Financial Services in Making Connections Neighborhoods

By the Urban Institute, The Annie E. Casey Foundation

January 3, 2006

Summary

This report analyzes survey data about the use of financial services by families living in the 10 Making Connections cities across the United States. The report evaluates resident responses by their use of bank services, check cashing services, payday lenders, pawn shops and credit cards, as well as how they would respond to financial emergencies. It correlates how factors such as race/ethnicity, immigrant status, income, employment level, and neighborhood of residence influenced the use of financial services.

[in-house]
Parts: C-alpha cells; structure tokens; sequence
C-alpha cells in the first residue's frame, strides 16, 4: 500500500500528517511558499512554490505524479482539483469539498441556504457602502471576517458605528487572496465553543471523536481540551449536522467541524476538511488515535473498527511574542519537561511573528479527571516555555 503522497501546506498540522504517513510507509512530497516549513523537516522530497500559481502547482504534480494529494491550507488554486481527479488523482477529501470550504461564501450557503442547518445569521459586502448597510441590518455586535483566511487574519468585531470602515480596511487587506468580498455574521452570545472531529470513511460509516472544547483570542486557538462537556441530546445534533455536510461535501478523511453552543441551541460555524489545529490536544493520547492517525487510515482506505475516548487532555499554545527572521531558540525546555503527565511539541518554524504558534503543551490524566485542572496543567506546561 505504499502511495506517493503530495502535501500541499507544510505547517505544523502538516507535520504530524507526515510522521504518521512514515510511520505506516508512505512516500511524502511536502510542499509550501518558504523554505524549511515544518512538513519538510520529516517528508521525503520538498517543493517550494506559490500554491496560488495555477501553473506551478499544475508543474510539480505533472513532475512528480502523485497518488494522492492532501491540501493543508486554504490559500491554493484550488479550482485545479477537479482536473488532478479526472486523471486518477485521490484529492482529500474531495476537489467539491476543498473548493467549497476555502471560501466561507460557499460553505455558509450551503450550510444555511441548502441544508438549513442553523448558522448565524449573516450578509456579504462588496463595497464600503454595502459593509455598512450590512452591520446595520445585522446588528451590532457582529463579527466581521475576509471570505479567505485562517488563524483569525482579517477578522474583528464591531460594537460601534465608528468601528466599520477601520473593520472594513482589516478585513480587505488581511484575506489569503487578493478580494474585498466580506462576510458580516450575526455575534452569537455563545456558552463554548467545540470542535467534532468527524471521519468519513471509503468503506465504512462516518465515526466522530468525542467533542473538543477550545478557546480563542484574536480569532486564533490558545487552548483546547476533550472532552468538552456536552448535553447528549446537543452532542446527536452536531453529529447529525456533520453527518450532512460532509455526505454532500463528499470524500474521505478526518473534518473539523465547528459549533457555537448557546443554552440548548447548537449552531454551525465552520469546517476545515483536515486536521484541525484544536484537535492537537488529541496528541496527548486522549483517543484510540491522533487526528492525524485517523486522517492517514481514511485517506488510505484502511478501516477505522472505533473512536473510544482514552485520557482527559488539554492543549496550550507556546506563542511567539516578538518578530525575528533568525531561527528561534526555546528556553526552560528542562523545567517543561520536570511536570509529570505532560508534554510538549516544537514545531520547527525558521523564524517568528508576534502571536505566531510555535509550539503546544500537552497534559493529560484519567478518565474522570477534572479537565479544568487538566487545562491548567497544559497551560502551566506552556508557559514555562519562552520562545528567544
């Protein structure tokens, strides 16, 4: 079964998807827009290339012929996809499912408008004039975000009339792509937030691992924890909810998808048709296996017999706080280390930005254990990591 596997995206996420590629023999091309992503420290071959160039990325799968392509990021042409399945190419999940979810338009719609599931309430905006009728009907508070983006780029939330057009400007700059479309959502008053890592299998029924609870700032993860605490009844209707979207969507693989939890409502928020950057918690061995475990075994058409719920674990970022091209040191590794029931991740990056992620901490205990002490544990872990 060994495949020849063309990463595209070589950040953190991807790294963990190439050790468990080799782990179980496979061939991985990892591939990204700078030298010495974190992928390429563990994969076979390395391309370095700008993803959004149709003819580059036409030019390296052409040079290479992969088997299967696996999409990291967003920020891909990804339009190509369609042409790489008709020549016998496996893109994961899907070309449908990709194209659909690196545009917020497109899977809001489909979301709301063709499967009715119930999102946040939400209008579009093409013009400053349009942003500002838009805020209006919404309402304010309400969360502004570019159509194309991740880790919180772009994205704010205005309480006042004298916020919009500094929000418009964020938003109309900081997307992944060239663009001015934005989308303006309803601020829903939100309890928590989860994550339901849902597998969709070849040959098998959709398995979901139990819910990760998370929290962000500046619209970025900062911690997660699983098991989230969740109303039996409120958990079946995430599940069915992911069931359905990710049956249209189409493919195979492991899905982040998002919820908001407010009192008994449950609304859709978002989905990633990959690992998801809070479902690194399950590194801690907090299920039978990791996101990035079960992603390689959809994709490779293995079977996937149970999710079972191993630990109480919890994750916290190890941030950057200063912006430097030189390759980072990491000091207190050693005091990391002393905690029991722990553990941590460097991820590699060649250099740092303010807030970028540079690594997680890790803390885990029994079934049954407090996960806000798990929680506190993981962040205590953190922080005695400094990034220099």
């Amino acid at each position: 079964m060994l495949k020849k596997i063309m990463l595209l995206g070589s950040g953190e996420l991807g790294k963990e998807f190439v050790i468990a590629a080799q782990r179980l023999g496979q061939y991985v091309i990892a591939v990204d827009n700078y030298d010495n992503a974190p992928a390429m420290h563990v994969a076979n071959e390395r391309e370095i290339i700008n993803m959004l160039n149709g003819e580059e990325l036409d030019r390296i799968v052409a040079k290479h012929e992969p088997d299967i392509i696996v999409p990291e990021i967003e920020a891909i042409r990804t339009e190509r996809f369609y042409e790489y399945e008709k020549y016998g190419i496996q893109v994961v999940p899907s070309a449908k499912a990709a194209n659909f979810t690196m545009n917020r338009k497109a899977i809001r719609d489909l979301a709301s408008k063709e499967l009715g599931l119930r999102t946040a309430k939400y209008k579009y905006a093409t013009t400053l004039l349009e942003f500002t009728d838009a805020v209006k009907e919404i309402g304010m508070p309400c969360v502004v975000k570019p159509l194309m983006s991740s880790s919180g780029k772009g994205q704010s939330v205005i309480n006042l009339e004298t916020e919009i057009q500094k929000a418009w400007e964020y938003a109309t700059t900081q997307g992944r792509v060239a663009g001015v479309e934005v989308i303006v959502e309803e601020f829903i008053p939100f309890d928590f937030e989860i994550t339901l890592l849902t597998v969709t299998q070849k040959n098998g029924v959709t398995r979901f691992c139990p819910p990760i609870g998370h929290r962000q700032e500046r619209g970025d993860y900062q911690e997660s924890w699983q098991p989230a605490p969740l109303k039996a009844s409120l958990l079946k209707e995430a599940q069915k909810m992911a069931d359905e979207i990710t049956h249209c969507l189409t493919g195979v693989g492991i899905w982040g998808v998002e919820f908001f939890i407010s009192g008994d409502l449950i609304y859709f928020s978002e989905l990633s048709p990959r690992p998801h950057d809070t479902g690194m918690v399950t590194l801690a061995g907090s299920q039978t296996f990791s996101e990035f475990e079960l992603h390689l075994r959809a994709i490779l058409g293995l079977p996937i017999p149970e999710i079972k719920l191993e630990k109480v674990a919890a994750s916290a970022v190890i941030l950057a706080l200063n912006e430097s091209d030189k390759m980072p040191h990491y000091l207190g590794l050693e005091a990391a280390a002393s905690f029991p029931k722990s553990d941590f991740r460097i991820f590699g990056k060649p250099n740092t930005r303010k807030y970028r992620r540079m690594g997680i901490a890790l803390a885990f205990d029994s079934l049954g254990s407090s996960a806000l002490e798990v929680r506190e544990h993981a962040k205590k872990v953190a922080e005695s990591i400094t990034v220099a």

Table of Contents

Key Takeaway

Residents in Making Connections neighborhoods

Resident responses indicate that low-income families surveyed were more likely to use a mix of financial services, including commercial banks and check cashing services, than residents in the surrounding county. Responses also showed that a majority of residents in the initiative neighborhoods used commercial banking services. 

Caption: Household financial service use by Making Connections neighborhood families compared to those in surrounding county  

Findings & Stats

Bank Use by Race

Poor, unemployed, Hispanic households use banks at significantly lower levels than non-poor, fully employed, white households.

Statements & Quotations